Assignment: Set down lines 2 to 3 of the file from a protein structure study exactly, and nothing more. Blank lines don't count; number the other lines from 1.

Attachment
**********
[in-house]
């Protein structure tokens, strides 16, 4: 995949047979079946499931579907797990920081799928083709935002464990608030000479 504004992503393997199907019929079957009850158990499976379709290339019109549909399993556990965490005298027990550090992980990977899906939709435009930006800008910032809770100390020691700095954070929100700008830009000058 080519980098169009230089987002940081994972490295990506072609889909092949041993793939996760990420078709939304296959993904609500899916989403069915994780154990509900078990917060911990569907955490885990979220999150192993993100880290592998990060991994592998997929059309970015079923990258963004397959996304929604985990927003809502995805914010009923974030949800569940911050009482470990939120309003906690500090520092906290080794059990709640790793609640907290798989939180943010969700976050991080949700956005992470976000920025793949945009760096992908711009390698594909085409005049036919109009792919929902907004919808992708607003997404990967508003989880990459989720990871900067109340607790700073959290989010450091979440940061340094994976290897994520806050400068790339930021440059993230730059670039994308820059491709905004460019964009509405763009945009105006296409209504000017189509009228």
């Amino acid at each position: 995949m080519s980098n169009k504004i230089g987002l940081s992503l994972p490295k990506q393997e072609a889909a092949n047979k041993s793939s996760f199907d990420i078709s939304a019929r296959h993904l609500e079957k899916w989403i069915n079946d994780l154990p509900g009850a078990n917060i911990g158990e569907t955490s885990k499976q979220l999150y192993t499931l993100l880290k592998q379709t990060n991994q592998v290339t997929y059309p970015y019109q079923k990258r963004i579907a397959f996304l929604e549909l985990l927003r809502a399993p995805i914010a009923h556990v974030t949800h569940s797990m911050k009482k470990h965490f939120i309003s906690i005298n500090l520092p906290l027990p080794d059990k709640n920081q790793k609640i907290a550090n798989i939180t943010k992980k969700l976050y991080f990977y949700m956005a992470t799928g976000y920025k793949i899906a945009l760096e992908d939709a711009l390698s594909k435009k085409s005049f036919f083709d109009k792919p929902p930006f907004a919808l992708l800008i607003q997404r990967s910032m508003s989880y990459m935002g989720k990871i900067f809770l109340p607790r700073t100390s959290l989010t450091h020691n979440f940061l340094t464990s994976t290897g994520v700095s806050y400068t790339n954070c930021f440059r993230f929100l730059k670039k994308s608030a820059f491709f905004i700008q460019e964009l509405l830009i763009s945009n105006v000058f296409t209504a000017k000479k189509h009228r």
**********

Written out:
């Protein structure tokens, strides 16, 4: 995949047979079946499931579907797990920081799928083709935002464990608030000479 504004992503393997199907019929079957009850158990499976379709290339019109549909399993556990965490005298027990550090992980990977899906939709435009930006800008910032809770100390020691700095954070929100700008830009000058 080519980098169009230089987002940081994972490295990506072609889909092949041993793939996760990420078709939304296959993904609500899916989403069915994780154990509900078990917060911990569907955490885990979220999150192993993100880290592998990060991994592998997929059309970015079923990258963004397959996304929604985990927003809502995805914010009923974030949800569940911050009482470990939120309003906690500090520092906290080794059990709640790793609640907290798989939180943010969700976050991080949700956005992470976000920025793949945009760096992908711009390698594909085409005049036919109009792919929902907004919808992708607003997404990967508003989880990459989720990871900067109340607790700073959290989010450091979440940061340094994976290897994520806050400068790339930021440059993230730059670039994308820059491709905004460019964009509405763009945009105006296409209504000017189509009228």
């Amino acid at each position: 995949m080519s980098n169009k504004i230089g987002l940081s992503l994972p490295k990506q393997e072609a889909a092949n047979k041993s793939s996760f199907d990420i078709s939304a019929r296959h993904l609500e079957k899916w989403i069915n079946d994780l154990p509900g009850a078990n917060i911990g158990e569907t955490s885990k499976q979220l999150y192993t499931l993100l880290k592998q379709t990060n991994q592998v290339t997929y059309p970015y019109q079923k990258r963004i579907a397959f996304l929604e549909l985990l927003r809502a399993p995805i914010a009923h556990v974030t949800h569940s797990m911050k009482k470990h965490f939120i309003s906690i005298n500090l520092p906290l027990p080794d059990k709640n920081q790793k609640i907290a550090n798989i939180t943010k992980k969700l976050y991080f990977y949700m956005a992470t799928g976000y920025k793949i899906a945009l760096e992908d939709a711009l390698s594909k435009k085409s005049f036919f083709d109009k792919p929902p930006f907004a919808l992708l800008i607003q997404r990967s910032m508003s989880y990459m935002g989720k990871i900067f809770l109340p607790r700073t100390s959290l989010t450091h020691n979440f940061l340094t464990s994976t290897g994520v700095s806050y400068t790339n954070c930021f440059r993230f929100l730059k670039k994308s608030a820059f491709f905004i700008q460019e964009l509405l830009i763009s945009n105006v000058f296409t209504a000017k000479k189509h009228r």